After the cap 22 has been removed (FIG. 1C), as well as a flip-off protective cover 28 on the cap 30 of the vial 2, which protects a rubber closure of the vial held in place by the cap 30 (FIG. 1F), the unit 3 is pressed onto the vial 2 (FIG. 1F) so that the cap 18 is pressed over the cap 30 of the vial 2 so that the lower end of the needle 20 pierces a rubber closure of the vial 2. At the same time, the flange 24 is pressed upwardly within the cap 18 and causes the upper end of the needle 20 to penetrate a septum within the piston 6.
The shell vial 4 is then pressed downwardly (FIG. 1F) expelling its contents through the needle 20 into the vial 2. If necessary, the piston 32 within the vial 2 is positioned higher in the vial than normal so that it can be displaced downwardly to make room for the contents of vial 4 (see FIG. 1G).
At this point, the assembly 3, with the exception of the cap 18 and the needle 20, is pulled away from the vial 2 by gripping the plunger 16 leaving the cap and needle-in place on the vial (FIG. 1G). The thread 17 of plunger 16 is then screwed onto the piston 32 of the vial 2 (FIG. 1H) to form a syringe 34 (FIG. 1I).
In the embodiment just described, the shell vial is dimensioned so as to fit within the tubular plunger. An alternative embodiment is shown in FIGS. 2A-G in which the shell vial 4 is dimensioned so that the tubular plunger 16 has an external diameter less than its internal diameter. The same reference numerals are used to denote those components of this embodiment which are similar to those of the previous embodiment, and only the differences will be described. In this instance, the plunger 16 fulfils the functions of the adaptor 8, the screw threads on extensions of the pistons 6 and 32 being similar except that the thread 14 on piston 6 may be longer. The plunger 16 is a press fit on the connector 26 on the cap 18, which in this case is formed with a skirt 36 which fits over the top portion of the vial 2 and also provides a finger grip 38. The entire unit 3 (see FIG. 2C) is assembled into a tubular sleeve 40 (FIG. 2B) which together with the cap 22 maintains sterility of the unit during storage, and also facilitates preparation of the syringe. The vial 4 is a press fit within the upper end of the sleeve 40. After removal of the cap 22, the unit 3 is applied to the vial (FIG. 2D) as in the previous embodiment, and the sleeve 40 is pulled downwardly (FIG. 2E). As before, this forces the cap 18 onto the cap 30 of the vial, causing the needle 20 to pierce both the closure of the vial 2 and the piston 6 of the shell vial 4, and further downward movement of the sleeve 40 forces the contents of the shell vial into the vial 2. At this point the sleeve 40 is rotated to unscrew the piston 6 of the shell vial 4 from the plunger 16 (FIG. 2F) which is then transferred to the piston 32 to complete the syringe.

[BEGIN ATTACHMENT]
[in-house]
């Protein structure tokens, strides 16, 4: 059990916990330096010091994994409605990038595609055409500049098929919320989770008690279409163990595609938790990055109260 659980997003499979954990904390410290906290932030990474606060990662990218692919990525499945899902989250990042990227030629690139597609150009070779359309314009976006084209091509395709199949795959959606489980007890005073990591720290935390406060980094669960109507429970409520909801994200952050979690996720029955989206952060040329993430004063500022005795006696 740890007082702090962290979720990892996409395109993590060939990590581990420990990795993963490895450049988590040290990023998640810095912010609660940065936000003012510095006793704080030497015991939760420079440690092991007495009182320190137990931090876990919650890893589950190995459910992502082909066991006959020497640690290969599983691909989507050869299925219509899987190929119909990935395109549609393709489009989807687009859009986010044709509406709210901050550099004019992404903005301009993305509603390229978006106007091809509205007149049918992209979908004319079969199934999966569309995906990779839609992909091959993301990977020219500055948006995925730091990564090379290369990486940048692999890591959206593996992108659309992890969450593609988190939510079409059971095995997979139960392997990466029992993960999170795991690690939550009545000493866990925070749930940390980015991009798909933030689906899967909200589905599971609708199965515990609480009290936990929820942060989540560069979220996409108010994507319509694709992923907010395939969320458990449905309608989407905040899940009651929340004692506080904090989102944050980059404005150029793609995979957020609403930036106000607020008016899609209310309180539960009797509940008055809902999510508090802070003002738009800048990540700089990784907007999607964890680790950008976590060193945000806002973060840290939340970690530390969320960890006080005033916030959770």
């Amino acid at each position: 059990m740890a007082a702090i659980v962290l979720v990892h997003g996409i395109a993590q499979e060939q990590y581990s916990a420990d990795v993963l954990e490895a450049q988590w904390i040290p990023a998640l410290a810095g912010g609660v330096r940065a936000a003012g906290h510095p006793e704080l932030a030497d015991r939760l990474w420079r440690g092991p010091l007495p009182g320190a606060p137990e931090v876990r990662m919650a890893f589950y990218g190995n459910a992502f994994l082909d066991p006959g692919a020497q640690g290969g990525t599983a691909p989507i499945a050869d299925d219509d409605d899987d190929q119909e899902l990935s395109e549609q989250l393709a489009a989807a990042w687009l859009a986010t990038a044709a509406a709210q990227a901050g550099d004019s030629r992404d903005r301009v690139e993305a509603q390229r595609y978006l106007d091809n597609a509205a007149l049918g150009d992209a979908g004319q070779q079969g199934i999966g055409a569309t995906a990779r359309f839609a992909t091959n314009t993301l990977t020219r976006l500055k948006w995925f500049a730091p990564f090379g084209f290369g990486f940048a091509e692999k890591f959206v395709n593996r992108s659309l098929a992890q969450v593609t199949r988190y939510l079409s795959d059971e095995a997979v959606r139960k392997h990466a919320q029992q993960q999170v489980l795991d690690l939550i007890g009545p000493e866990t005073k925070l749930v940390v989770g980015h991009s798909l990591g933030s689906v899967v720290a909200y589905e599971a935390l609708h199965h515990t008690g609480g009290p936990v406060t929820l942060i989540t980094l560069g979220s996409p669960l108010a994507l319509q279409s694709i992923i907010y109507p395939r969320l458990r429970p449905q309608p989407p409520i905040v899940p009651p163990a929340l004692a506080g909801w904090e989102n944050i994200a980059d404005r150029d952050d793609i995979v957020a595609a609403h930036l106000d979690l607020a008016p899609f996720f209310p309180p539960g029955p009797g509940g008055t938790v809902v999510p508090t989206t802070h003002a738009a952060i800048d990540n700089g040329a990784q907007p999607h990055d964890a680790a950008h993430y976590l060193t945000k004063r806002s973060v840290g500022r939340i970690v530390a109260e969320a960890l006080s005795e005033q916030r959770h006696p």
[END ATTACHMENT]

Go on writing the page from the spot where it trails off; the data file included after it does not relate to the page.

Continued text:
It should be understood that the sleeve 40 could be omitted, although it is a convenience for packaging and manipulating the syringe, in which case the vial 4 would be manipulated directly rather than through the sleeve 40.
Variations in the above embodiments are possible. For some applications of the syringe, it may be desired to replace the needle 20 by some other cannula arrangement when the syringe is used, in which case a single ended needle may be located in the assembly 3 so that it will be forced upwardly as the cap 18 is forced onto the vial 2 (the cap in this case will have an internal cannula to pierce the closure of the vial), but will be retained within the shell vial when the latter is removed during preparation of the syringe. If a double ended needle 30 is used, in combination with a cannula, venting of the vial 2 to permit escape of air displaced by the contents of the shell vial 4 becomes possible, in a manner similar to that shown in FIG. 16 of U.S. Pat. No. 5,137,511.
In one particularly advantageous modification, the shell vial 4 and its associated piston 6 is replaced by a "bottomless vial" similar to the vial 2 except that its piston are dimensioned to have a similar diameter and diluent capacity to the shell vial 4. Such a prefilled bottomless vial, when so used, is functionally equivalent to a shell vial, but provides the manufacturing advantages set forth in U.S. Pat. No. 5,137,511. The term "shell vial" in the appended claims is to be interpreted to include such bottomless vials as well as conventional shell vials.
|Cited Patent||Filing date||Publication date||Applicant||Title|
|US2176042 *||Jun 25, 1936||Oct 10, 1939||Sharp & Dohme Inc||Container for lyophilic biologically active substances|
|US2724883 *||May 6, 1953||Nov 29, 1955||Tinnerman Products Inc||Molding clips|
|US3080866 *||Jul 7, 1961||Mar 12, 1963||Friedman Benjamin||Hypodermic needle|
|US3511239 *||Aug 15, 1967||May 12, 1970||Penicillin Ges Dauelsberg & Co||Multi-chamber syringe|
|US3563373 *||Oct 6, 1967||Feb 16, 1971||Paulson Paul E||Hypodermic syringe assembly|